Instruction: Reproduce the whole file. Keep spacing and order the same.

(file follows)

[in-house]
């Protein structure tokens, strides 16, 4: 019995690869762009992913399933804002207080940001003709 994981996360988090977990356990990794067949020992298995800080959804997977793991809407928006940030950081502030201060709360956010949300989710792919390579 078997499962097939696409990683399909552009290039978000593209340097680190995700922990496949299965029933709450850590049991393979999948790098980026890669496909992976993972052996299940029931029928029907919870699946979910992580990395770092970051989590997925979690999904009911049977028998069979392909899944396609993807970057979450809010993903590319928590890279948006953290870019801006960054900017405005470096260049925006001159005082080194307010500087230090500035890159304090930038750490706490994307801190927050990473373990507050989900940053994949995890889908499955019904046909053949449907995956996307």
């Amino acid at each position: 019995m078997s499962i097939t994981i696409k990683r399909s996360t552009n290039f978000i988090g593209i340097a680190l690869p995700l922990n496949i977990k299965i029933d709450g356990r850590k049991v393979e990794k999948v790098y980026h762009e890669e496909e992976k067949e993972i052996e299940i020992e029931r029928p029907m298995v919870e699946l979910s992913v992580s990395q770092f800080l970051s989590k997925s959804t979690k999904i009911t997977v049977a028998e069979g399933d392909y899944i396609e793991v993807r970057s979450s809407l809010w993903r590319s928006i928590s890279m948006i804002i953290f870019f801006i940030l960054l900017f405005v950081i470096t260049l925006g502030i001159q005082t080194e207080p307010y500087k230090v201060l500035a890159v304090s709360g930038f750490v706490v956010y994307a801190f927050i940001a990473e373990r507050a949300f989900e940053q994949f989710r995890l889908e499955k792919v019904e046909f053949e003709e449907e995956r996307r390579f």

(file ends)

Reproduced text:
[in-house]
């Protein structure tokens, strides 16, 4: 019995690869762009992913399933804002207080940001003709 994981996360988090977990356990990794067949020992298995800080959804997977793991809407928006940030950081502030201060709360956010949300989710792919390579 078997499962097939696409990683399909552009290039978000593209340097680190995700922990496949299965029933709450850590049991393979999948790098980026890669496909992976993972052996299940029931029928029907919870699946979910992580990395770092970051989590997925979690999904009911049977028998069979392909899944396609993807970057979450809010993903590319928590890279948006953290870019801006960054900017405005470096260049925006001159005082080194307010500087230090500035890159304090930038750490706490994307801190927050990473373990507050989900940053994949995890889908499955019904046909053949449907995956996307």
């Amino acid at each position: 019995m078997s499962i097939t994981i696409k990683r399909s996360t552009n290039f978000i988090g593209i340097a680190l690869p995700l922990n496949i977990k299965i029933d709450g356990r850590k049991v393979e990794k999948v790098y980026h762009e890669e496909e992976k067949e993972i052996e299940i020992e029931r029928p029907m298995v919870e699946l979910s992913v992580s990395q770092f800080l970051s989590k997925s959804t979690k999904i009911t997977v049977a028998e069979g399933d392909y899944i396609e793991v993807r970057s979450s809407l809010w993903r590319s928006i928590s890279m948006i804002i953290f870019f801006i940030l960054l900017f405005v950081i470096t260049l925006g502030i001159q005082t080194e207080p307010y500087k230090v201060l500035a890159v304090s709360g930038f750490v706490v956010y994307a801190f927050i940001a990473e373990r507050a949300f989900e940053q994949f989710r995890l889908e499955k792919v019904e046909f053949e003709e449907e995956r996307r390579f």